4. Doug McRae 9 months ago9 months ago

    It is good that CDE responded via their actions that it was a mistake to remove easy access to prior year STAR data from their website, data that can and should appropriately be used to provide context for the new Smarter Balanced results to be posted in the near future. Now, if CDE can respond to their mistake not to extend or rebid the vendor contract for the HS exit exam and instead canceling the … Read More

    It is good that CDE responded via their actions that it was a mistake to remove easy access to prior year STAR data from their website, data that can and should appropriately be used to provide context for the new Smarter Balanced results to be posted in the near future. Now, if CDE can respond to their mistake not to extend or rebid the vendor contract for the HS exit exam and instead canceling the July administration of CAHSEE [note the CDE/SSPI are doubling down on their "get rid of CAHSEE" initiative by sponsoring an amendment for SB 172 to retroactively wipe out the CAHSEE minimum achievement standard for a CA high school diploma for 2006-2014 as well as suspend it for the next 3 years, to advance their prospects for permanently getting rid of any statewide minimum achievement standard via an exit exam for future years, per another EdSource post yesterday afternoon], as well as respond to the lack of transparency for the delayed release of statewide 2015 CAASPP scores and delayed provision of spring 2015 individual student score reports for parents and students, and respond to the total lack of required validity reliability fairness documentation needed for credibility of 2015 Smarter Balanced scores, then the CDE/SSPI might begin to restore their credibility for statewide assessment and accountability issues. Addressing the data access kerfaffal is pretty minor potatoes compared to these other major substantive issues.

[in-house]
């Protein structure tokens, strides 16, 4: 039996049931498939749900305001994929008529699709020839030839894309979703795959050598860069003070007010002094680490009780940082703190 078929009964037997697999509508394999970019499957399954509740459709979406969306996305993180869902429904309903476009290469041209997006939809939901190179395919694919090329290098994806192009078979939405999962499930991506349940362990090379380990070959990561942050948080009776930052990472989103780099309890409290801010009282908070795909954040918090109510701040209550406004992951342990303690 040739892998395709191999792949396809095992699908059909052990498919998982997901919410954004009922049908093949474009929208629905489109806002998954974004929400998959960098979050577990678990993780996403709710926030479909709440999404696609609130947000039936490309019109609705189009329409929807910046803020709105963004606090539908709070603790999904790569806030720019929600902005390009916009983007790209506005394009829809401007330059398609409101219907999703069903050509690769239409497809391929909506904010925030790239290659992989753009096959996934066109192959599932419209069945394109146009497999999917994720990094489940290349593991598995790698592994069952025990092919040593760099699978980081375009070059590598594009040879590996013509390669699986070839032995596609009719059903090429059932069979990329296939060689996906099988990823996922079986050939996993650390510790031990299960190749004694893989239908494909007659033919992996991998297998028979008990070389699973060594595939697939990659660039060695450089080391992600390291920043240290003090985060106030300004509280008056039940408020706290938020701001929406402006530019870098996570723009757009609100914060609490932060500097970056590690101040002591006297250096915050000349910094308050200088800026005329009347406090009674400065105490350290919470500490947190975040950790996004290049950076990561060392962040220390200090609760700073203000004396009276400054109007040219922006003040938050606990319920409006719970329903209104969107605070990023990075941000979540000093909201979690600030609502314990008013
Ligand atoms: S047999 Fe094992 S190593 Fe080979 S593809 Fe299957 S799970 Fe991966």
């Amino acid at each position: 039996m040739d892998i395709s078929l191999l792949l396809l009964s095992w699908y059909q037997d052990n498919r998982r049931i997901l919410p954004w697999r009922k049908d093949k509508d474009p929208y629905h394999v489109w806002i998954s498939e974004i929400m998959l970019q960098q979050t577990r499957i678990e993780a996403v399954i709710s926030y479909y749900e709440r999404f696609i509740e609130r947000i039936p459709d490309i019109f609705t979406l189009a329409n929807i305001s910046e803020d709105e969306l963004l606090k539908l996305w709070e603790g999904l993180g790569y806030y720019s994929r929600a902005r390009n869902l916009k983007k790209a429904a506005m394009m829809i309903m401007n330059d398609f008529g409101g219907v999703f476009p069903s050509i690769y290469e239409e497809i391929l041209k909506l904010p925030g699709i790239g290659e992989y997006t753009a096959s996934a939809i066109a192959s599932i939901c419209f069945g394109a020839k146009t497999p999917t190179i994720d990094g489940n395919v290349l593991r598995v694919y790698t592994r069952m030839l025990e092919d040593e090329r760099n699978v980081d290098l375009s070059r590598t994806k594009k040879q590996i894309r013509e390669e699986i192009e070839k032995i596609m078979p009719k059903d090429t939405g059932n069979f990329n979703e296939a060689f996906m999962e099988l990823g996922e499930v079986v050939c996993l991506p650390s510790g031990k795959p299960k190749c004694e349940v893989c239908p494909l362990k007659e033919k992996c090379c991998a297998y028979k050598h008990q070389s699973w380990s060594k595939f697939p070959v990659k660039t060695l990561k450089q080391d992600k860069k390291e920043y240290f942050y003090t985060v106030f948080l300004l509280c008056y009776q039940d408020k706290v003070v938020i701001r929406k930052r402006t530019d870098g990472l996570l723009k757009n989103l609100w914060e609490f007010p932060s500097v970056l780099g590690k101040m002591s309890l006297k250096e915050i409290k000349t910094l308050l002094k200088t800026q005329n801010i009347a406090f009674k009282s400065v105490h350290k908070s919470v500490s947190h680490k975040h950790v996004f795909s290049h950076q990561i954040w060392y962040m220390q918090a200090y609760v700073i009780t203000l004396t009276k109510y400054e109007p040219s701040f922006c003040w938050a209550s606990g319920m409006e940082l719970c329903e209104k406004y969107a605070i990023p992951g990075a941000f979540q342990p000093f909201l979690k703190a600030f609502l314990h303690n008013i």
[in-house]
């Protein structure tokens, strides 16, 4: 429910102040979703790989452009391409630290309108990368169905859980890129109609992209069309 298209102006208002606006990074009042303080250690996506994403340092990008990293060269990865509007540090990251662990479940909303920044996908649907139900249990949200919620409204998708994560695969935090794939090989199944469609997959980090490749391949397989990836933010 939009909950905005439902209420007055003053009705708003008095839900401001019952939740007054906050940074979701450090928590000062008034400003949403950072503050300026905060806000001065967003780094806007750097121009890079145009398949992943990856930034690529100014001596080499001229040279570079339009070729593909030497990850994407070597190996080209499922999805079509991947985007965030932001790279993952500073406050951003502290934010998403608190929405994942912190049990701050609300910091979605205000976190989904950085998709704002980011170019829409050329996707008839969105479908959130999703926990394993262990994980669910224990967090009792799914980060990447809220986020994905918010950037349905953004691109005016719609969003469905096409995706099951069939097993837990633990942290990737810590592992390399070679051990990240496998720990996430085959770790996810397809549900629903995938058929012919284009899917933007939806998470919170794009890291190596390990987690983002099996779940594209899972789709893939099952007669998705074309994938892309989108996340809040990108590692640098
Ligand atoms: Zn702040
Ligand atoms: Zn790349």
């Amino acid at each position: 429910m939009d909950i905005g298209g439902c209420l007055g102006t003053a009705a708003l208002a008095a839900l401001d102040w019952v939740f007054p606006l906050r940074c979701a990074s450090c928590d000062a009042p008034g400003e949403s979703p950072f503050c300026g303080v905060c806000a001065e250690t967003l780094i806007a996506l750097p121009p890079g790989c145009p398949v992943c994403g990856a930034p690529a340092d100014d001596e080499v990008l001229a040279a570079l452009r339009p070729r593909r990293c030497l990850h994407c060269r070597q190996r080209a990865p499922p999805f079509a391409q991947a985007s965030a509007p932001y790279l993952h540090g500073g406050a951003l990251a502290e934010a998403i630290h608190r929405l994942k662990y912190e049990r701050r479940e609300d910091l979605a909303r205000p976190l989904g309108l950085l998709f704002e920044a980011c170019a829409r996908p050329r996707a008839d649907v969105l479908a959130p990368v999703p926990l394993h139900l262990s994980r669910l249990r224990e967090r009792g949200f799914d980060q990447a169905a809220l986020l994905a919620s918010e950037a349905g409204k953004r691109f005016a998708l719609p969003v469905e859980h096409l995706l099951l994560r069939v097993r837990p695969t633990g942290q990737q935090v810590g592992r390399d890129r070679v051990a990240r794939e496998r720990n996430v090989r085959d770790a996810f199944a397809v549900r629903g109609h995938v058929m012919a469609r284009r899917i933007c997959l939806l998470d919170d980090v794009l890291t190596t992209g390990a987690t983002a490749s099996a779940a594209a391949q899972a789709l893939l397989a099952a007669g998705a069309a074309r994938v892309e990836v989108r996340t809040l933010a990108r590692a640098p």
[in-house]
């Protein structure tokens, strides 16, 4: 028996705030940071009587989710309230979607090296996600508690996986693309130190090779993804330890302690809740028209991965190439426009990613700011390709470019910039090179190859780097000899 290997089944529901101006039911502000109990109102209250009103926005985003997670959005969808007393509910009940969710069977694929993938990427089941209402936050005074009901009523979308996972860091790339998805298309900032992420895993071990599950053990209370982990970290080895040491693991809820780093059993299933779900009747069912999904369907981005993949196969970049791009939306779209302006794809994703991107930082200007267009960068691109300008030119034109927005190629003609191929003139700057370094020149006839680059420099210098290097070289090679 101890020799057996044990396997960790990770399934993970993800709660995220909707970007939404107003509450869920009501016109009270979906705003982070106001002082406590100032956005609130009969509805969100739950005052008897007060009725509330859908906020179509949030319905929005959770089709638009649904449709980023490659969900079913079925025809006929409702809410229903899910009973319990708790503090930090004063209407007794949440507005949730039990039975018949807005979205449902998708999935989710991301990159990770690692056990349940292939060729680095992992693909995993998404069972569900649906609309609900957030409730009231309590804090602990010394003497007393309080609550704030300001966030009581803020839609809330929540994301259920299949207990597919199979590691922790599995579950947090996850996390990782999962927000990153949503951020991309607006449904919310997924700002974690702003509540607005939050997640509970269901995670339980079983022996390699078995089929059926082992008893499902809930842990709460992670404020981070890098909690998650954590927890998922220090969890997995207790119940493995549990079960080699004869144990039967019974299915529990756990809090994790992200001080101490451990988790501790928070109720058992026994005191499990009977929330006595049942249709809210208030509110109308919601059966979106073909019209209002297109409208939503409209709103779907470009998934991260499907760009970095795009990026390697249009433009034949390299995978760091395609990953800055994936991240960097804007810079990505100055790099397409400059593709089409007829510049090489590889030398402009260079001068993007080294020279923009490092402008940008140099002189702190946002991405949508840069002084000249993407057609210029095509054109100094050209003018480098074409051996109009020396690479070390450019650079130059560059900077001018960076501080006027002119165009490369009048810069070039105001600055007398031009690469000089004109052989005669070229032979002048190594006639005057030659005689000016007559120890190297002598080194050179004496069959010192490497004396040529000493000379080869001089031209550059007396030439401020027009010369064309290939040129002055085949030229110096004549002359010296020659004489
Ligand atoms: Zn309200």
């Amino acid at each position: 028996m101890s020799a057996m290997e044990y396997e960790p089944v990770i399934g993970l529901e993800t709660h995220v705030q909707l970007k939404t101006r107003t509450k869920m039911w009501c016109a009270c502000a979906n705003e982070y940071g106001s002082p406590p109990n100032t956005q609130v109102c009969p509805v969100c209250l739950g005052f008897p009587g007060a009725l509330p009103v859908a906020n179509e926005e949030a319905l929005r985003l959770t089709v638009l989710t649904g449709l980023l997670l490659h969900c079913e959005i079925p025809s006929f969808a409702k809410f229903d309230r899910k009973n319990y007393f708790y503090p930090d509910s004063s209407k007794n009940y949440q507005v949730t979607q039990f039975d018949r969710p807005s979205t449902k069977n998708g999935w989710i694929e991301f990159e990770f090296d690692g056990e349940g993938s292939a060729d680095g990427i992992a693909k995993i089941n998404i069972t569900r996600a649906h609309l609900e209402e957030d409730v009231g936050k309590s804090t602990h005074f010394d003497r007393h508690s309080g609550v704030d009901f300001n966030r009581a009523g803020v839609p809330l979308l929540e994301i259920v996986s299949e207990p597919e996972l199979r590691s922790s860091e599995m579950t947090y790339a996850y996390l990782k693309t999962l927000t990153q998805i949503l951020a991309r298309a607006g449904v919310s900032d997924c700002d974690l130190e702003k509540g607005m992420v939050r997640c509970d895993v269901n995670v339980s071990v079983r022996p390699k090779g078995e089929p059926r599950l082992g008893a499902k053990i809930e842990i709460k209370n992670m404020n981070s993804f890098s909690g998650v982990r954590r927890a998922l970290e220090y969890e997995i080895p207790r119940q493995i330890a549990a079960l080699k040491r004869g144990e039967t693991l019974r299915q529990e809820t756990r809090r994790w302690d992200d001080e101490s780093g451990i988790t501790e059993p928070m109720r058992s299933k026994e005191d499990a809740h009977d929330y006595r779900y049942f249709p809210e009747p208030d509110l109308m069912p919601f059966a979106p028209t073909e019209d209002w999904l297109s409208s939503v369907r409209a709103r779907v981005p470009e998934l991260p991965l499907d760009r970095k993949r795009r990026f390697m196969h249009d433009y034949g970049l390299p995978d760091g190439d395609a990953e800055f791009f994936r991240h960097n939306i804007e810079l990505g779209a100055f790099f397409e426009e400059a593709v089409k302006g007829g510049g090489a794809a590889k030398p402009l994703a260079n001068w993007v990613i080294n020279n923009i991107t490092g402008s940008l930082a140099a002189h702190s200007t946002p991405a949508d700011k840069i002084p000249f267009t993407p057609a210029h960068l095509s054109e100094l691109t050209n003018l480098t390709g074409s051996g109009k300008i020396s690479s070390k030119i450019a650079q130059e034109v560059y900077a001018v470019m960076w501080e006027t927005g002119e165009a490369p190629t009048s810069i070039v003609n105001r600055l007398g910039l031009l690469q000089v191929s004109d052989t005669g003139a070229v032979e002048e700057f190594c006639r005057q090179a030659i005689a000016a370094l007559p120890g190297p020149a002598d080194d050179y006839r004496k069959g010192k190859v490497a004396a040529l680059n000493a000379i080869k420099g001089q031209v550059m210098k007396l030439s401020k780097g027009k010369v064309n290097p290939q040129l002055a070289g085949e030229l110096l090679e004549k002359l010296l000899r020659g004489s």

Replies

    • ann 9 months ago9 months ago

      …..retroactively wipe out the CAHSEE minimum achievement standard for a CA high school diploma for 2006-2014….

      Does this mean issuing retroactive diplomas to those who didn’t pass CAHSEE from 2006 forward?

      • Manuel 9 months ago9 months ago

        Yes... (Even though I find this particular test, which is based on 9th-grade English and 8th-grade math, to not be indicative of high school skills, I find it extremely silly that Carol Liu is pushing this now. Why didn't she fight against the requirement before? True, she was not in the Legislature when the CAHSEE was put into the EdCode, but she should have at least laid some groundwork to do something about it when it … Read More

        Yes…

        (Even though I find this particular test, which is based on 9th-grade English and 8th-grade math, to not be indicative of high school skills, I find it extremely silly that Carol Liu is pushing this now. Why didn’t she fight against the requirement before? True, she was not in the Legislature when the CAHSEE was put into the EdCode, but she should have at least laid some groundwork to do something about it when it sunsetted [or so says O’Connell].)

      • Don 9 months ago9 months ago